Explore essays and memoir
Fred Pearce | Notes on Craft
‘For a hack like me, book-length meta-journalism is both a luxury and a challenge. I cannot hide my own views over 100,000 words, even if I want to.’
The Royal African Society takes a look back at the history of the Africa Writes festival, their annual celebration of contemporary literature from Africa and the diaspora.
Best Book of 1949: The Thief’s Journal
‘To read it is to feel the alternative tempo in the rude repetitions of the thief who loves to steal.’
Pay for Your Words
Peter Pomerantsev downloads his Facebook data. ‘We seem to be caught in a trap: the more we use a word, the more we will be charged for it.’
The Man Who Lived
Snigdha Poonam on how WhatsApp is being used to encourage mob violence in India.
Best Book of 1947: Call Me Ishmael by Charles Olson
Chris Power on the Best Book of 1947: Call Me Ishmael by Charles Olson.
Murasaki’s Paper Trail
Martin Puchner on how Murasaki Shikibu, a lady-in-waiting at the Japanese court, manage to write the first great novel of world literature.
Editor and publisher Sigrid Rausing introduces Granta 144: genericlovestory.
Why Should You Be One Too?
Spencer Reece on alcoholism, homosexuality, and the poetry of Elizabeth Bishop.
The Trickster Creates the World
'A Q&A session exploring the writing process with novelist Eden Robinson, her muse Marvin and myself, Fictional Eden Robinson'
Paul Dalla Rosa | Notes on Craft
‘I feel like I’m haunting an empty building, inert, waiting for each room to burst into flames.’
Best Book of 1935: Junichiro Tanizaki’s The Secret History of the Lord of Musashi
Naben Ruthnum on the best book of 1935: Junichiro Tanizaki's The Secret History of the Lord of Musashi.
‘Europe awoke to a freezing post-war dawn. The winter of 1947 was the worst ever recorded.’
Best Book of 1966: Season of Migration to the North
‘Of course, literature cannot be separated from its flesh of language and form. Nor can its tangible subject explain why it moves its reader, through the subtleties of language, or the shadowy geographies that it leaves to the imagination.’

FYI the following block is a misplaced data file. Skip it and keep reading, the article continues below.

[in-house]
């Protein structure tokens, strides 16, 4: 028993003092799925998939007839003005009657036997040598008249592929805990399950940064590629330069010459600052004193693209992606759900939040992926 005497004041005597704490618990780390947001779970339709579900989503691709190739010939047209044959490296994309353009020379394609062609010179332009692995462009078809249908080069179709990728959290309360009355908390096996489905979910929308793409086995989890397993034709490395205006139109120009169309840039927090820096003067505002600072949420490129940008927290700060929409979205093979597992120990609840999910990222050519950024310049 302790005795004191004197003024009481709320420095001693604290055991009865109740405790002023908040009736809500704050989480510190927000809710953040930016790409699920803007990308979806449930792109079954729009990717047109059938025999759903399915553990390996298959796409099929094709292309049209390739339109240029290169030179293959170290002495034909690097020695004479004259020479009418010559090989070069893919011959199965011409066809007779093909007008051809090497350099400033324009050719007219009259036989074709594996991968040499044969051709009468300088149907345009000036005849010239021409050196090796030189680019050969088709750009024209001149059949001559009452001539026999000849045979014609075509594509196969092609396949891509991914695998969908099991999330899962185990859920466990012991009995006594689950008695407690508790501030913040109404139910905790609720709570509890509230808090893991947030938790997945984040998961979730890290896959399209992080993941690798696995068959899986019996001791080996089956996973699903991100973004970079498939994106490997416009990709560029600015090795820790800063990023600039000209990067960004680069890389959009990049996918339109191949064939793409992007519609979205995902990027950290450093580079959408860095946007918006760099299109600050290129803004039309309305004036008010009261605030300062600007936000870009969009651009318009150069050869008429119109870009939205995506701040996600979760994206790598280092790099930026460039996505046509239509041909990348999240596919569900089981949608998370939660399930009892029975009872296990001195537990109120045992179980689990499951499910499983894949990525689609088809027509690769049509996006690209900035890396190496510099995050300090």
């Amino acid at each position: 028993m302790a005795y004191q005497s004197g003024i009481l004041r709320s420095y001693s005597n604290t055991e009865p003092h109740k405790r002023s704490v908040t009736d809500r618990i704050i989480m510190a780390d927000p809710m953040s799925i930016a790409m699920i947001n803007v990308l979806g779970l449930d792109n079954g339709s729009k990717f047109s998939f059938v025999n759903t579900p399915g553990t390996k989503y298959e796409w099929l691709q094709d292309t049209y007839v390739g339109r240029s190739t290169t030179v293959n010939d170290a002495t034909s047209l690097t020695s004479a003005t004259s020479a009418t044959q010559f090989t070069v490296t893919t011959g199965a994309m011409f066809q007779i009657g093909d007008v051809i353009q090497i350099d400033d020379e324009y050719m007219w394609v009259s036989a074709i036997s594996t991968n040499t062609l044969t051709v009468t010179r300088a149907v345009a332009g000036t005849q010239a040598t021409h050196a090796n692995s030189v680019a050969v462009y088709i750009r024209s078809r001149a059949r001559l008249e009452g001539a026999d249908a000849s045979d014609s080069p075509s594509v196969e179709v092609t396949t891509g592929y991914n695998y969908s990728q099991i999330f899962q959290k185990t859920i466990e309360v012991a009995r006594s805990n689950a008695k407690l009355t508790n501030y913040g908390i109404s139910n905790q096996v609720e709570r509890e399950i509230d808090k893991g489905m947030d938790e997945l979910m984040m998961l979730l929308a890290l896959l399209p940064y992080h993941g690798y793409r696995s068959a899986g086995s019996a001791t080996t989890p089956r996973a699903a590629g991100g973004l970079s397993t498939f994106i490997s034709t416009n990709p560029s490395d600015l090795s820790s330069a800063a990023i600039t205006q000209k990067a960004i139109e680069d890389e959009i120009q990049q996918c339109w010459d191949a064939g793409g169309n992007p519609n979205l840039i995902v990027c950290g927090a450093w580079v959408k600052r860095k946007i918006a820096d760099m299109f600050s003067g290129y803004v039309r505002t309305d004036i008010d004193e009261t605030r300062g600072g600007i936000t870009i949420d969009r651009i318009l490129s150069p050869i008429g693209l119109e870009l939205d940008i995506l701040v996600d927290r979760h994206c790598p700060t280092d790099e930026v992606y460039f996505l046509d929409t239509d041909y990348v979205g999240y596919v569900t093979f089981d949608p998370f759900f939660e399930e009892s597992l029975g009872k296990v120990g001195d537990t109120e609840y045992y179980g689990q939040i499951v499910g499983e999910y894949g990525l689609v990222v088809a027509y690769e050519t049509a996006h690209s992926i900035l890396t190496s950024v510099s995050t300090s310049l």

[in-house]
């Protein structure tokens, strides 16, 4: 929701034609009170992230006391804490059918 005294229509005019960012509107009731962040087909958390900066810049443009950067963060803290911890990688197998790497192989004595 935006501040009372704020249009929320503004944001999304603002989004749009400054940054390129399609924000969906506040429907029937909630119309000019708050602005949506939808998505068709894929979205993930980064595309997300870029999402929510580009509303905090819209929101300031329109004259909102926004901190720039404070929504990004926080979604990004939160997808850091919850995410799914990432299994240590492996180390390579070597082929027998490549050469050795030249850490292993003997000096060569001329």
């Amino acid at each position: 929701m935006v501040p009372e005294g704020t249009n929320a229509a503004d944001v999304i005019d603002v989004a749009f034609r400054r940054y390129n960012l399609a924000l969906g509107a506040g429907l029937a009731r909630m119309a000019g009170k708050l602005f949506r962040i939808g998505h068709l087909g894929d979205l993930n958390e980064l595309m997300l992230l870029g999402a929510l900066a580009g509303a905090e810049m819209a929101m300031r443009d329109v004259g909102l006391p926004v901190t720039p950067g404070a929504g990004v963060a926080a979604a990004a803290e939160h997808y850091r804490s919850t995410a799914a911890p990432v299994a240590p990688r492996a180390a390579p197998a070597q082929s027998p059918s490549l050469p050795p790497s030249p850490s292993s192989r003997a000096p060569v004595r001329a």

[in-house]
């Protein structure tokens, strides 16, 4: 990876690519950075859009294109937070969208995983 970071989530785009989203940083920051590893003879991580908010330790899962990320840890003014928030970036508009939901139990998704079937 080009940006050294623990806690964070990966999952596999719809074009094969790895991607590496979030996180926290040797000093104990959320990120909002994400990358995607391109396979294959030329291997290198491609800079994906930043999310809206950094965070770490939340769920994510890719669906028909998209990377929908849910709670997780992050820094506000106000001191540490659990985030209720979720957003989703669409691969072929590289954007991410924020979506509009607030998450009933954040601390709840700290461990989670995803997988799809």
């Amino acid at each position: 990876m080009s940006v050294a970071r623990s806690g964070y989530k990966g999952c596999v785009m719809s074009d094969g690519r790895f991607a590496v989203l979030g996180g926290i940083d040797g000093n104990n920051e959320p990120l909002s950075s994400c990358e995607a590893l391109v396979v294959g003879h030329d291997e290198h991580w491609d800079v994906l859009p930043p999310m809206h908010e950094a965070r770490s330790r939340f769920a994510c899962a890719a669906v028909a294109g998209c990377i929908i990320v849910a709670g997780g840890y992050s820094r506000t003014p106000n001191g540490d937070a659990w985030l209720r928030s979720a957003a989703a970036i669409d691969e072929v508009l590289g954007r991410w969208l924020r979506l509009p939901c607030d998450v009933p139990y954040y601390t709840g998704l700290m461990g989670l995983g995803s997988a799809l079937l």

Kathryn Scanlan | Notes on Craft
‘I try to write a sentence as unbudging and fully itself as some object sitting on a shelf in my office.’
The Best Book of 1943: Two Serious Ladies by Jane Bowles
Kathryn Scanlan on the best book of 1943: Two Serious Ladies by Jane Bowles.
All the Devils Are Here
‘A seaside shelter in the middle of autumn – it seems a strange choice.’
‘A man-eating tiger was on the prowl when I arrived in Pilibhit one rainy evening in September.’
What Silence Knows
‘Words can’t quite re-create the smell of war. I have found myself trying to wash it out of my hair, off my fingers. More than once, I have run water over the soles of my shoes.’
‘Last year father attacked me as a “wet radish”. This caused me to give up writing diary entries.’
In the Valley of Coachella
Novelist Susan Straight and photographer Douglas McCulloh on the presidential streets of the ‘real’ Coachella
The Editor’s Chair: On Svetlana Alexievich
‘It is clear when reading Svetlana Alexievich that she has a deep empathy for the characters whose stories she tells.’
Souvankham Thammavongsa | Notes on Craft
‘When I look at a word, I can see the thing inside it. The ear inside heart.’
The Canvas Bag
‘It was given to her by her Japanese captors after the Fall of Singapore on 15 February 1942 to pack the few possessions she was allowed to take with her to prison.’
'I didn't start out a writer, and had no plans of becoming one.' Tatyana Tolstaya, translated from the Russian by Anya Migdal